(The monthly Consumer Price Index (CPI) is scheduled for release by the Bureau of Labor Statistics on Wednesday, July 13th at 8:30 AM Eastern Time.)
Looking at the June data, the big question will be whether we are finally seeing evidence of slowing in the index. May was a bad month for inflation with the overall CPI rising 1.0 and the core index rising 0.6 percent. There are many data points indicating inflation will be slowing — major retailers report gluts of unsold goods, private indexes of rental units now show declines in many cities, and used car prices appear to be on a downward path. The question is, how much of this will show up in the CPI and when?
There is a wide range of items where we typically see flat or falling prices, but the prices rose sharply in the last year. This list includes apparel, household furniture, car parts, and appliances. The soaring prices for these items were directly linked to supply chain disruptions. These were the goods sitting in boats waiting to off-load in California and elsewhere.
Now that supply chain problems have been largely resolved, we should expect to see some price declines in these areas. Non-auto inventories at retailers are now more than 25 percent higher than their pre-pandemic levels. This should mean price declines in many areas.
Televisions were the first item in this category to reverse price increases. Television prices rose sharply from March to August of 2021. Since then, prices have fallen sharply, and are now below their March 2021 level.
Appliances are another item where we will likely see falling prices in June. Appliance prices fell 0.7 percent in May but are still 6.4 percent above their year-ago level.
We have yet to see any price declines in apparel, with the index standing 5.0 percent above its year-ago level; household furnishings, whose prices are up 9.7 percent over the last year; and car parts prices, which have risen by 15.3 percent since May 2021.
It is likely that we will be seeing large and sustained price declines for these and other items. The question is how much of these declines will show up in June.
House sale prices soared by more than 30 percent nationwide during the pandemic. The Fed’s rate hikes seem to have quickly taken the air out of this market. Applications for purchase mortgages are down by close to 20 percent year-over-year, inventories of unsold homes have soared, and many sellers are now reducing their list prices.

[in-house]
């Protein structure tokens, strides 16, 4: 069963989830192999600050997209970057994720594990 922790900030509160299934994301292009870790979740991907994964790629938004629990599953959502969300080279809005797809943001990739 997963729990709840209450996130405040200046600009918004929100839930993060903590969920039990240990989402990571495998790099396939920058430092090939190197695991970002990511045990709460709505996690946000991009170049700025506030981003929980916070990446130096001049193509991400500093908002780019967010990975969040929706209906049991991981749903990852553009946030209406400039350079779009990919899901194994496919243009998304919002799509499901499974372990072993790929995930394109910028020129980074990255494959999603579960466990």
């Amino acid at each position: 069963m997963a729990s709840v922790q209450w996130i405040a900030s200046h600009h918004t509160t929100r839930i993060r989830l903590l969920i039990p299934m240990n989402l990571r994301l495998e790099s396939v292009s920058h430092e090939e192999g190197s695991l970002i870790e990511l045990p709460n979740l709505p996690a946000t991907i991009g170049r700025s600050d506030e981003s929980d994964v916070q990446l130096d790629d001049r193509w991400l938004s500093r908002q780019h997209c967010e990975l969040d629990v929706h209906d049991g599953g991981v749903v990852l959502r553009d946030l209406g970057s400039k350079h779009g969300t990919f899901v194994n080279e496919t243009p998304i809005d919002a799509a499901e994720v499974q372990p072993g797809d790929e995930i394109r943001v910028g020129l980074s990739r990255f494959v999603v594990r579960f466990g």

It appears that this trend has already spread over to the rental market, with indexes of market rents now showing month-over-month declines in many cities. The rental indexes are hugely important to the inflation measures, accounting for more than 30 percent of the overall index and almost 40 percent of the core index.
The monthly inflation rate for both the rent proper and owner equivalent rent indexes have accelerated sharply this year, coming in at more than 0.6 percent in May. It is likely there will be some slowing in June, although we will almost certainly still see a rapid rate of rental inflation.
New and Used Vehicles
The semiconductor shortage has severely constrained vehicle production over the last year. This has led to sharp price increases, which have been major contributors to inflation. The major manufacturers are getting closer to normal production schedules, although new supply chain problems are arising due to the COVID-19 shutdowns in China.
Nonetheless, we are likely to see some slowing in new vehicle prices, which rose 1.0 percent in May, and likely some decline in used vehicle prices, which rose 1.8 percent in May.
The inflation rate for most categories of medical services has remained reasonable through most of the recovery, with the major exception of health care insurance. The index for health care insurance rose by 13.8 percent last year. It rose 1.3 percent in May after rising 3.1 percent in April. This index tends to be erratic, having stretches of rapid increases followed by long stretches where it is stable or even falling. There is no obvious logic to the patterns, so we’ll see which way it goes in June.
Higher energy prices have been a huge factor in inflation over the last year. After rising 4.1 percent in May, gas prices are likely to show only small increases in June. Prices were up at the start of the month but fell rapidly towards the end. This follows the pattern in world oil prices. We should see further drops in gas prices in July based on the decline in oil prices.
Overall Picture – Moderating Inflation
June should be showing a much better inflation picture than we saw in May. There should be many more categories where prices are actually declining. Problem areas like rent and gas should at least show slower growth. Both the core and overall CPI will be showing a higher rate than the Fed would feel comfortable with, but the direction of change should be good news.
CEPR produces same-day analyses of government data on employment, inflation, GDP, and other topics. Follow @DeanBaker13 on Twitter to get his quick-take analysis of government data immediately upon release.